Sunderland was—and, in fact, still is—a very conservative town. Even in the mid-sixties with its flower power, make love not war, freedom and everything else that we now think of as characterising that decade, walking down Fawcett Street in a pink shirt would inevitably bring the accusation of being a “poofter” and even a possible physical assault, depending on how pissed the speaker was or how much he felt he needed to impress his mates.
The town had a drama club (of which I was an active member as an actor, leader of the junior section and—of course!—photographer) but, although it was willing to try new plays by new writers, the audience didn’t like that, often voting with its feet. I remember playing Cliff in Look Back in Anger in 1972 (the play was written in 1956, for goodness sake!) and hearing seats going up as people walked out. One lady, a regular supporter, even took it on herself to try to make me feel better by saying that it wasn’t a comment on our acting (“which was very good, Peter”) but entirely due to the fact that “I don’t want to watch plays about horrible young men like that!”
So when, in 1969, Chris Carrell set up a bookshop (called “The Bookshop”) in Frederick Street in the town centre, it came as a huge surprise to discover that it was not attempting to rival the traditional bookshops like Hill’s and Arrowsmith’s with their popular fiction, cookery and hobbyist books, school and college textbooks and stationery, but was breaking new ground (at least for Sunderland). Its main business may have been second-hand books but it had a sizeable modern poetry section and magazines.
And what magazines they were! The avant-garde, the counter-culture, the experimental. Magazines like The International Times and Oz.
Shock! Horror! Anger! Corrupting the morals of the precious children of Sunderland! The outcry was—frankly ridiculous!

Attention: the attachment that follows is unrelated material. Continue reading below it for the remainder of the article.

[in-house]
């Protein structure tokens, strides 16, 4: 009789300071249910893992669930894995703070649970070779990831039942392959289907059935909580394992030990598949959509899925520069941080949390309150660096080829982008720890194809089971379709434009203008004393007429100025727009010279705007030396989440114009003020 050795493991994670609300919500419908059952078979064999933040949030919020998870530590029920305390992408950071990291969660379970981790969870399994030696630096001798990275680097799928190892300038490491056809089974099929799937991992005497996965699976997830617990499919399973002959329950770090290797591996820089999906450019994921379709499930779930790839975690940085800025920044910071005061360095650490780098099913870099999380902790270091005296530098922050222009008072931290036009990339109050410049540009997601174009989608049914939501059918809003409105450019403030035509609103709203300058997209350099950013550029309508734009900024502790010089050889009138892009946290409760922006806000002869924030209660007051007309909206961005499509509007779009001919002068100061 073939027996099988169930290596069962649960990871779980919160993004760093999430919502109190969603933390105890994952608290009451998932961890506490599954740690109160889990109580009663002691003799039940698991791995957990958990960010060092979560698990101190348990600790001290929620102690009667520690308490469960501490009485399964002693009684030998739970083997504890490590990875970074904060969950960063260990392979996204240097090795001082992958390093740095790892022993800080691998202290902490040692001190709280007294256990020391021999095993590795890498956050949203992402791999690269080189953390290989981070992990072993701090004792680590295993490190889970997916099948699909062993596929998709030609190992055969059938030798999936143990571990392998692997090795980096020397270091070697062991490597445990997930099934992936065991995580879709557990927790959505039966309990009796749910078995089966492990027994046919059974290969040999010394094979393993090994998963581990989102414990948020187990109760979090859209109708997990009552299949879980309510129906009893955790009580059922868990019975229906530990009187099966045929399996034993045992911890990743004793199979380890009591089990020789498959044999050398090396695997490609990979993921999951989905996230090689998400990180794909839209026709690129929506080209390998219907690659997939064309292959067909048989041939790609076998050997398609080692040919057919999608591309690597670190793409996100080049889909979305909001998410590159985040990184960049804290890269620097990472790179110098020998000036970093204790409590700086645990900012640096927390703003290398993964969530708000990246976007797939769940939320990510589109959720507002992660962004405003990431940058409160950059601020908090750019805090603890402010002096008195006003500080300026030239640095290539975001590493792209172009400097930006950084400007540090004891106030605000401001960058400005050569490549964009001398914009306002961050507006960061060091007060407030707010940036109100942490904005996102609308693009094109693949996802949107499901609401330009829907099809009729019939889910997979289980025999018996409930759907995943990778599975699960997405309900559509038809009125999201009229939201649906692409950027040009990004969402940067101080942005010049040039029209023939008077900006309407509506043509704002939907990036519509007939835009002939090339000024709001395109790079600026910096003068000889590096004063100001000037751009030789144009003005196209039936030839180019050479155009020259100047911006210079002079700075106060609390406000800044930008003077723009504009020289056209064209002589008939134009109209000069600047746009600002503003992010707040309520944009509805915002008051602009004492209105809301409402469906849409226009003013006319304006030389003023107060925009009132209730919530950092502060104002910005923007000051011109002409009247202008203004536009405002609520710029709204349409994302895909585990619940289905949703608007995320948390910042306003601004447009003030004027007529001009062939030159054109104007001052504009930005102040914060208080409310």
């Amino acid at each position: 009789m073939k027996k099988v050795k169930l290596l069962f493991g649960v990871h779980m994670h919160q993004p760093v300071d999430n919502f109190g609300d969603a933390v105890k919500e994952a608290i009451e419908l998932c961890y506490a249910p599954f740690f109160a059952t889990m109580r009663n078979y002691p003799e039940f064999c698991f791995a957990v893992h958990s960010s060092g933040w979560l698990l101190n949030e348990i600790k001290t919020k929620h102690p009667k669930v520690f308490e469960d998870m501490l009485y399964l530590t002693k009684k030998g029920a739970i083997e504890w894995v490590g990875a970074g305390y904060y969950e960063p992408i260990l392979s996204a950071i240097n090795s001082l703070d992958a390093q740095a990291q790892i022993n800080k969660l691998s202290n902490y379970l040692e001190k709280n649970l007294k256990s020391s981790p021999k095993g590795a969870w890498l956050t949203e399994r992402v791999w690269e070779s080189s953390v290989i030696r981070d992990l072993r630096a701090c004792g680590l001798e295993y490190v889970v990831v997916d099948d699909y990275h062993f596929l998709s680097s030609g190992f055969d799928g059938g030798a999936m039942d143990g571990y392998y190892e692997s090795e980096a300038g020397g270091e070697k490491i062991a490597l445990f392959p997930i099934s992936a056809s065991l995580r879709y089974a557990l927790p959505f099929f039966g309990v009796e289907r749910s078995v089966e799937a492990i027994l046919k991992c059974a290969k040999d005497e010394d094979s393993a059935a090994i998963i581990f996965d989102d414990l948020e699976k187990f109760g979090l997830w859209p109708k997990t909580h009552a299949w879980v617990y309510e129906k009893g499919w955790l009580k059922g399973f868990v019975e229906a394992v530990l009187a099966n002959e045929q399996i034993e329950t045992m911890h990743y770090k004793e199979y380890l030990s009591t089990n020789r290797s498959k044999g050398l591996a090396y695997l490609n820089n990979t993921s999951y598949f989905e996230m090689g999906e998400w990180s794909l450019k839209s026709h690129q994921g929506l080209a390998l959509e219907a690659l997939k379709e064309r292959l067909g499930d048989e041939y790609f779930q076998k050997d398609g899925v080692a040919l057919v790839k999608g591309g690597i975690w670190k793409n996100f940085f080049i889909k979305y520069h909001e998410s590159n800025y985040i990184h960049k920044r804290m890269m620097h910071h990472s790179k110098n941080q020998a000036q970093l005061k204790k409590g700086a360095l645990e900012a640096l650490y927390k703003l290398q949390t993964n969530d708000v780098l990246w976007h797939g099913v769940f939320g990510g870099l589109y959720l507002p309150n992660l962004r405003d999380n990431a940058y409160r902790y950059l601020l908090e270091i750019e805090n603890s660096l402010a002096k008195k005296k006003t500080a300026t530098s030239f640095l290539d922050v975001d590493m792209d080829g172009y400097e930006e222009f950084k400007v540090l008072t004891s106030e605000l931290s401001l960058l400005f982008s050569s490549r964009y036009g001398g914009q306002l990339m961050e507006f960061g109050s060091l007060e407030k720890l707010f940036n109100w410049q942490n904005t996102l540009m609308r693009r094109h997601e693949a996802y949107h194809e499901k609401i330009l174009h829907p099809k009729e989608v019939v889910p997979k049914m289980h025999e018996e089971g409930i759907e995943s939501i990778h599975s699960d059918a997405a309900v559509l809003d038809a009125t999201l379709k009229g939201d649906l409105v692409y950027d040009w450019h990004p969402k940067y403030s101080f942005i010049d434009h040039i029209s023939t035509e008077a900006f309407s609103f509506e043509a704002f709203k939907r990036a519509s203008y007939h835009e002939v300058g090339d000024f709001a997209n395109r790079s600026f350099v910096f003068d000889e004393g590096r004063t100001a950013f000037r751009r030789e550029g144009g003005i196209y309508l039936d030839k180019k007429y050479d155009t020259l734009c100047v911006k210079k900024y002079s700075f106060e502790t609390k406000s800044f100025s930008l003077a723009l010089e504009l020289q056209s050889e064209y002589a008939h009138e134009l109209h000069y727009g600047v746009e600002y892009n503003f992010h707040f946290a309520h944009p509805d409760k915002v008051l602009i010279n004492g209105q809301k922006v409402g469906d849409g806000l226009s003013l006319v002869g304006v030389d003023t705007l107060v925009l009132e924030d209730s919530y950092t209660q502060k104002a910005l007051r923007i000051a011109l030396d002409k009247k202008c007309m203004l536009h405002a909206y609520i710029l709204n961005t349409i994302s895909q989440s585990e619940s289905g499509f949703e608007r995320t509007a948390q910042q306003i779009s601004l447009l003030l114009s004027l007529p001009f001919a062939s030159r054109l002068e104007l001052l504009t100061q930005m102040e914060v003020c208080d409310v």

To be honest, I never saw a child in there but let’s not allow facts get in the way of good moral outrage. Donald Trump didn’t invent the concept of fake news; the holier-than-thou brigade have been doing it for centuries.
I loved that place. I got to know Chris and we’d talk about theatre and art and poetry, so when he moved the Bookshop across town to a building at the corner of Grange Terrace and Belvedere Road which he was going to convert it into an arts centre, I followed.
It was named the Ceolfrith Arts Centre, after the saint who was, from 690 to 716, Abbot of the twin monasteries of Monkwearmouth and Jarrow, the home of the Venerable Bede (who had, in fact, been placed in Ceolfrith’s care as a child). Ceolfrith was also a major mover in the creation of the Codex Amiatinus.
The name of a saint, a man of learning and letters, who was appreciative of the fine art of Biblical illustration, Ceolfrith was, indeed, a very appropriate name for the new arts centre, even though the most common reaction in the town was “See-oll-frith? What’s that when it’s at home, eh?”
There were going to be exhibitions, performances, poetry readings, festivals, even publications. Chris was determined to make it an important part of the town and the region’s cultural life. And knowing my work in photography for the Empire, he asked if I would like to be the centre’s photographer, documenting events and recording exhibition installations.
Would I? Daft question! Of course I would. And so, just perhaps a year after starting to work at the Empire, began my second venture into professional arts photography, which would lead in directions I had never imagined.